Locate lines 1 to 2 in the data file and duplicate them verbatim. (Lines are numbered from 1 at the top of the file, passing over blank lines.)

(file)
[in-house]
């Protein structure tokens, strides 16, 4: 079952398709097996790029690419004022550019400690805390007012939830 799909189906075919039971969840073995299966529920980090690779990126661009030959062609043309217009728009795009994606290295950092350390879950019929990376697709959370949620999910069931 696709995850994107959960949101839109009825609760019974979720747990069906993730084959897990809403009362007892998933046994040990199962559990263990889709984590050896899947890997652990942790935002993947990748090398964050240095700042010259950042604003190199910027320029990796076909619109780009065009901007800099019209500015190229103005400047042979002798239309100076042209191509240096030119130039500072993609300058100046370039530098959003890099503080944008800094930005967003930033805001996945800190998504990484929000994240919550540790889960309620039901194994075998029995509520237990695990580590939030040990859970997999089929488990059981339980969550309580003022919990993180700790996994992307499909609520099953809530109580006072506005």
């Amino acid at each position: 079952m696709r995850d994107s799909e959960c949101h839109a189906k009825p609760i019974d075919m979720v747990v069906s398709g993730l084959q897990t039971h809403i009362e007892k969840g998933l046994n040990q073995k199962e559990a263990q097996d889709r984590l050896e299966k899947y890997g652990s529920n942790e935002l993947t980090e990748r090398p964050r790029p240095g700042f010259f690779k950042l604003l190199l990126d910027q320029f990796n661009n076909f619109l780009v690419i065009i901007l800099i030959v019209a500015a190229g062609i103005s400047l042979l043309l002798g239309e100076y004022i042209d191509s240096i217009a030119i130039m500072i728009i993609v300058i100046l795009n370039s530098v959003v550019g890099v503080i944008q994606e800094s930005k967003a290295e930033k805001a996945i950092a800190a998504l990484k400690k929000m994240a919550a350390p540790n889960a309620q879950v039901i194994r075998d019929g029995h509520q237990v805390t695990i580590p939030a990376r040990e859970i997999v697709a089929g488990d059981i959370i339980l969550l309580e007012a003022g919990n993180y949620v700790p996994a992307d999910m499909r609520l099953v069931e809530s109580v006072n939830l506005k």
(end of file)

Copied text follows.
[in-house]
């Protein structure tokens, strides 16, 4: 079952398709097996790029690419004022550019400690805390007012939830 799909189906075919039971969840073995299966529920980090690779990126661009030959062609043309217009728009795009994606290295950092350390879950019929990376697709959370949620999910069931 696709995850994107959960949101839109009825609760019974979720747990069906993730084959897990809403009362007892998933046994040990199962559990263990889709984590050896899947890997652990942790935002993947990748090398964050240095700042010259950042604003190199910027320029990796076909619109780009065009901007800099019209500015190229103005400047042979002798239309100076042209191509240096030119130039500072993609300058100046370039530098959003890099503080944008800094930005967003930033805001996945800190998504990484929000994240919550540790889960309620039901194994075998029995509520237990695990580590939030040990859970997999089929488990059981339980969550309580003022919990993180700790996994992307499909609520099953809530109580006072506005």